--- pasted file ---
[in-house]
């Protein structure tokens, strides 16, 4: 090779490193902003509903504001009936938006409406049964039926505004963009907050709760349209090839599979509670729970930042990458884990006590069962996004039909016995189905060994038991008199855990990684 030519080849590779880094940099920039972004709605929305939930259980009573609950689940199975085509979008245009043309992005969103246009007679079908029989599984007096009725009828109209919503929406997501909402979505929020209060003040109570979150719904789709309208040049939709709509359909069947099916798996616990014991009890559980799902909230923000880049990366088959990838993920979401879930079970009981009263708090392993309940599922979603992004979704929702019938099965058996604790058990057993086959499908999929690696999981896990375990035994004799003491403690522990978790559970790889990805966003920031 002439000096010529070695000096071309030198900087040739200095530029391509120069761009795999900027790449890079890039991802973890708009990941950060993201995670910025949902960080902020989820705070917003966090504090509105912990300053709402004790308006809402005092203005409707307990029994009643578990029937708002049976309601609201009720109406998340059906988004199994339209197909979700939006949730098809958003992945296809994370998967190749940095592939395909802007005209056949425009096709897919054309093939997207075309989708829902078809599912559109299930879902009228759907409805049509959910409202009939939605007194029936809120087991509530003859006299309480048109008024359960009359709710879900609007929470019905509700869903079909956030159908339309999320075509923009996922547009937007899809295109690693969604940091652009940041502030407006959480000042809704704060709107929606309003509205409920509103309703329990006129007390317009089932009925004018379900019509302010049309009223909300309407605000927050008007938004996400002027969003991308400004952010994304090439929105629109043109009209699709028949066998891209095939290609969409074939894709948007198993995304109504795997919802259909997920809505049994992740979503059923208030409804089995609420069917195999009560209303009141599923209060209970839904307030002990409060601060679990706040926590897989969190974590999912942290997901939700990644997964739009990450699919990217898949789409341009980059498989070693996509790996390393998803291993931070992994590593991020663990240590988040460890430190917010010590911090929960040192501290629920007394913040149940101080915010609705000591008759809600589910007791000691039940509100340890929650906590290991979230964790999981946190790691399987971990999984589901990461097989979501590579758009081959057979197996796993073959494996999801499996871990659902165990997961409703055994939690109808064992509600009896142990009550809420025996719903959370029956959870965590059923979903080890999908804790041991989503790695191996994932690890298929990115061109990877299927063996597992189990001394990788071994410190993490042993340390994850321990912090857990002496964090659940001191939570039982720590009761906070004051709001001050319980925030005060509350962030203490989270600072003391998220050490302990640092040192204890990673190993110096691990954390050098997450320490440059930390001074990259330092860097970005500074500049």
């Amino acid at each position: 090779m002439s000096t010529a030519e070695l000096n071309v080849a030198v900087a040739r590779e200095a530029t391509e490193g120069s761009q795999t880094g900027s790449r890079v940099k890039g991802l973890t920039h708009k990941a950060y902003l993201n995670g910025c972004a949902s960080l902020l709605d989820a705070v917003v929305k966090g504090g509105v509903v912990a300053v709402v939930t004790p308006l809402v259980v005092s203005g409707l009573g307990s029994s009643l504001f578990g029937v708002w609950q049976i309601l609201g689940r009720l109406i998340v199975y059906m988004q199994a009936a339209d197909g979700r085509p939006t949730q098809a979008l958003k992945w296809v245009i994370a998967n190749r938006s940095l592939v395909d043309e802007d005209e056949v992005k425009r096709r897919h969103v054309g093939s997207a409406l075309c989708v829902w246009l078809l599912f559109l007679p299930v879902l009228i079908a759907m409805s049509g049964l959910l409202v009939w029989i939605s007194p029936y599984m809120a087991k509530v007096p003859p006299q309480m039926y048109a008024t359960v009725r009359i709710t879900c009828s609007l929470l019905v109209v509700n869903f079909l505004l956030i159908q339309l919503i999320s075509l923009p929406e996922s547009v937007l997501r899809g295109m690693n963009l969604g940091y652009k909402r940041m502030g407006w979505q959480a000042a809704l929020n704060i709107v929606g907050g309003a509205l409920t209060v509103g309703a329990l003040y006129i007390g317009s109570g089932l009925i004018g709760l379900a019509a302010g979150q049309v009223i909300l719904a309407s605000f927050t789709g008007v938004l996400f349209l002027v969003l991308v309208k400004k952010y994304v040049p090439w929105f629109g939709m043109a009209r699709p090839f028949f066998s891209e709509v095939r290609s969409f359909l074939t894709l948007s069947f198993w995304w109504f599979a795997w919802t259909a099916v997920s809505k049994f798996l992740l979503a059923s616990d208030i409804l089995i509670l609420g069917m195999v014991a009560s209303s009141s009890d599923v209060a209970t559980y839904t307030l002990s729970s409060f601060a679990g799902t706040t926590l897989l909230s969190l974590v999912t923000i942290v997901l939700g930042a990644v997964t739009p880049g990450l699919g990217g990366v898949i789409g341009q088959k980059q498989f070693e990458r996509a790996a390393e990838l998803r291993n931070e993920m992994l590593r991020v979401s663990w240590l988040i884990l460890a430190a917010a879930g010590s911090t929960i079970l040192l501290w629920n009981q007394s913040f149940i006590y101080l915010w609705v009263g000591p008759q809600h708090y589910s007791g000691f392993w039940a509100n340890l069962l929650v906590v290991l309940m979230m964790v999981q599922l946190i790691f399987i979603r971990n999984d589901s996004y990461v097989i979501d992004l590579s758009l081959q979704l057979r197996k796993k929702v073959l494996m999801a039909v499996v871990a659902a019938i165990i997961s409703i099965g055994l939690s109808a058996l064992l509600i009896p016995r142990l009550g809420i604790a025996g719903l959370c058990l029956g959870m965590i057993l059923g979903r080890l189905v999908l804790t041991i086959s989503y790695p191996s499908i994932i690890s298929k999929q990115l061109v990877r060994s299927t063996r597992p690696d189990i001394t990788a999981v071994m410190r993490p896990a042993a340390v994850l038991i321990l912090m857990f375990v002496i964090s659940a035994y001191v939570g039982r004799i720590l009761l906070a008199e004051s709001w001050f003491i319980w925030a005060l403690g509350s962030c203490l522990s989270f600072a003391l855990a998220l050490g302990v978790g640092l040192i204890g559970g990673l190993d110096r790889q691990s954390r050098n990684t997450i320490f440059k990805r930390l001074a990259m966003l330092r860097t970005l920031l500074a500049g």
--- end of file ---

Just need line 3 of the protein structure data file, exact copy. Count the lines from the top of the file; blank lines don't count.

């Amino acid at each position: 090779m002439s000096t010529a030519e070695l000096n071309v080849a030198v900087a040739r590779e200095a530029t391509e490193g120069s761009q795999t880094g900027s790449r890079v940099k890039g991802l973890t920039h708009k990941a950060y902003l993201n995670g910025c972004a949902s960080l902020l709605d989820a705070v917003v929305k966090g504090g509105v509903v912990a300053v709402v939930t004790p308006l809402v259980v005092s203005g409707l009573g307990s029994s009643l504001f578990g029937v708002w609950q049976i309601l609201g689940r009720l109406i998340v199975y059906m988004q199994a009936a339209d197909g979700r085509p939006t949730q098809a979008l958003k992945w296809v245009i994370a998967n190749r938006s940095l592939v395909d043309e802007d005209e056949v992005k425009r096709r897919h969103v054309g093939s997207a409406l075309c989708v829902w246009l078809l599912f559109l007679p299930v879902l009228i079908a759907m409805s049509g049964l959910l409202v009939w029989i939605s007194p029936y599984m809120a087991k509530v007096p003859p006299q309480m039926y048109a008024t359960v009725r009359i709710t879900c009828s609007l929470l019905v109209v509700n869903f079909l505004l956030i159908q339309l919503i999320s075509l923009p929406e996922s547009v937007l997501r899809g295109m690693n963009l969604g940091y652009k909402r940041m502030g407006w979505q959480a000042a809704l929020n704060i709107v929606g907050g309003a509205l409920t209060v509103g309703a329990l003040y006129i007390g317009s109570g089932l009925i004018g709760l379900a019509a302010g979150q049309v009223i909300l719904a309407s605000f927050t789709g008007v938004l996400f349209l002027v969003l991308v309208k400004k952010y994304v040049p090439w929105f629109g939709m043109a009209r699709p090839f028949f066998s891209e709509v095939r290609s969409f359909l074939t894709l948007s069947f198993w995304w109504f599979a795997w919802t259909a099916v997920s809505k049994f798996l992740l979503a059923s616990d208030i409804l089995i509670l609420g069917m195999v014991a009560s209303s009141s009890d599923v209060a209970t559980y839904t307030l002990s729970s409060f601060a679990g799902t706040t926590l897989l909230s969190l974590v999912t923000i942290v997901l939700g930042a990644v997964t739009p880049g990450l699919g990217g990366v898949i789409g341009q088959k980059q498989f070693e990458r996509a790996a390393e990838l998803r291993n931070e993920m992994l590593r991020v979401s663990w240590l988040i884990l460890a430190a917010a879930g010590s911090t929960i079970l040192l501290w629920n009981q007394s913040f149940i006590y101080l915010w609705v009263g000591p008759q809600h708090y589910s007791g000691f392993w039940a509100n340890l069962l929650v906590v290991l309940m979230m964790v999981q599922l946190i790691f399987i979603r971990n999984d589901s996004y990461v097989i979501d992004l590579s758009l081959q979704l057979r197996k796993k929702v073959l494996m999801a039909v499996v871990a659902a019938i165990i997961s409703i099965g055994l939690s109808a058996l064992l509600i009896p016995r142990l009550g809420i604790a025996g719903l959370c058990l029956g959870m965590i057993l059923g979903r080890l189905v999908l804790t041991i086959s989503y790695p191996s499908i994932i690890s298929k999929q990115l061109v990877r060994s299927t063996r597992p690696d189990i001394t990788a999981v071994m410190r993490p896990a042993a340390v994850l038991i321990l912090m857990f375990v002496i964090s659940a035994y001191v939570g039982r004799i720590l009761l906070a008199e004051s709001w001050f003491i319980w925030a005060l403690g509350s962030c203490l522990s989270f600072a003391l855990a998220l050490g302990v978790g640092l040192i204890g559970g990673l190993d110096r790889q691990s954390r050098n990684t997450i320490f440059k990805r930390l001074a990259m966003l330092r860097t970005l920031l500074a500049g």